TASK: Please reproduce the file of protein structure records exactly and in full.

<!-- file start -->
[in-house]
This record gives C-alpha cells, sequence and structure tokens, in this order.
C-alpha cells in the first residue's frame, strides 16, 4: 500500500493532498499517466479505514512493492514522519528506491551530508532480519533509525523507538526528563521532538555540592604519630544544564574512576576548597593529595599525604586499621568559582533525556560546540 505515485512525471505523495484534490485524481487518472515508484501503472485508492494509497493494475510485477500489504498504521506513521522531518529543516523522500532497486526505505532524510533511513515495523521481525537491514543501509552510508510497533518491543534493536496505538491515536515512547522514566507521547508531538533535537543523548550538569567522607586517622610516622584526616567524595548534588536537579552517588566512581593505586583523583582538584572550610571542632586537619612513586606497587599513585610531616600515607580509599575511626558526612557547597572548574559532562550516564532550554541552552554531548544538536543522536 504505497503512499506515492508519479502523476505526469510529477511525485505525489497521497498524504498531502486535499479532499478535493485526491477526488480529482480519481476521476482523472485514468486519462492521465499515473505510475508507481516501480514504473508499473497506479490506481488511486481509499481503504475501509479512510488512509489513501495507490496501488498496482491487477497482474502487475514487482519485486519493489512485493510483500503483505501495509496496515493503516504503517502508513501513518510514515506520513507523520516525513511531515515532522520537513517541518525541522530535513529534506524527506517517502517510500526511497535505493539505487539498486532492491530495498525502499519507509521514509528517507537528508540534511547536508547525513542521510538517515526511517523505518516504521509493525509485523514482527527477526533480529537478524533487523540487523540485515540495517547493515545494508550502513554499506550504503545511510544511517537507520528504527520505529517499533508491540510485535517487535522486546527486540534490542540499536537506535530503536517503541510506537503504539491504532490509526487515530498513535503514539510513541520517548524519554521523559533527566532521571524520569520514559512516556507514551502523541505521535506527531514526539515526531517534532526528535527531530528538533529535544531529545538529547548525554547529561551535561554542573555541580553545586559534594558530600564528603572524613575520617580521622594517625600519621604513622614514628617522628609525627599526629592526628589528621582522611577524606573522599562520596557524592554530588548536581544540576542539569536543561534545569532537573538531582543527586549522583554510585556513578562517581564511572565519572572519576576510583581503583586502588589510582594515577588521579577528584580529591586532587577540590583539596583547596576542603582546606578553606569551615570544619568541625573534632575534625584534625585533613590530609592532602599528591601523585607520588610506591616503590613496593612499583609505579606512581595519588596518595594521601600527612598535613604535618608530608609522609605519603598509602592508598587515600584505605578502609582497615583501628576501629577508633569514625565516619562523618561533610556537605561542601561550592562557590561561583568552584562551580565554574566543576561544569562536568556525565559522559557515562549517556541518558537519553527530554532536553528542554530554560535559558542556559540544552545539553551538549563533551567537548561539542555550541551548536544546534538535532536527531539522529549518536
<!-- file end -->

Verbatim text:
[in-house]
This record gives C-alpha cells, sequence and structure tokens, in this order.
C-alpha cells in the first residue's frame, strides 16, 4: 500500500493532498499517466479505514512493492514522519528506491551530508532480519533509525523507538526528563521532538555540592604519630544544564574512576576548597593529595599525604586499621568559582533525556560546540 505515485512525471505523495484534490485524481487518472515508484501503472485508492494509497493494475510485477500489504498504521506513521522531518529543516523522500532497486526505505532524510533511513515495523521481525537491514543501509552510508510497533518491543534493536496505538491515536515512547522514566507521547508531538533535537543523548550538569567522607586517622610516622584526616567524595548534588536537579552517588566512581593505586583523583582538584572550610571542632586537619612513586606497587599513585610531616600515607580509599575511626558526612557547597572548574559532562550516564532550554541552552554531548544538536543522536 504505497503512499506515492508519479502523476505526469510529477511525485505525489497521497498524504498531502486535499479532499478535493485526491477526488480529482480519481476521476482523472485514468486519462492521465499515473505510475508507481516501480514504473508499473497506479490506481488511486481509499481503504475501509479512510488512509489513501495507490496501488498496482491487477497482474502487475514487482519485486519493489512485493510483500503483505501495509496496515493503516504503517502508513501513518510514515506520513507523520516525513511531515515532522520537513517541518525541522530535513529534506524527506517517502517510500526511497535505493539505487539498486532492491530495498525502499519507509521514509528517507537528508540534511547536508547525513542521510538517515526511517523505518516504521509493525509485523514482527527477526533480529537478524533487523540487523540485515540495517547493515545494508550502513554499506550504503545511510544511517537507520528504527520505529517499533508491540510485535517487535522486546527486540534490542540499536537506535530503536517503541510506537503504539491504532490509526487515530498513535503514539510513541520517548524519554521523559533527566532521571524520569520514559512516556507514551502523541505521535506527531514526539515526531517534532526528535527531530528538533529535544531529545538529547548525554547529561551535561554542573555541580553545586559534594558530600564528603572524613575520617580521622594517625600519621604513622614514628617522628609525627599526629592526628589528621582522611577524606573522599562520596557524592554530588548536581544540576542539569536543561534545569532537573538531582543527586549522583554510585556513578562517581564511572565519572572519576576510583581503583586502588589510582594515577588521579577528584580529591586532587577540590583539596583547596576542603582546606578553606569551615570544619568541625573534632575534625584534625585533613590530609592532602599528591601523585607520588610506591616503590613496593612499583609505579606512581595519588596518595594521601600527612598535613604535618608530608609522609605519603598509602592508598587515600584505605578502609582497615583501628576501629577508633569514625565516619562523618561533610556537605561542601561550592562557590561561583568552584562551580565554574566543576561544569562536568556525565559522559557515562549517556541518558537519553527530554532536553528542554530554560535559558542556559540544552545539553551538549563533551567537548561539542555550541551548536544546534538535532536527531539522529549518536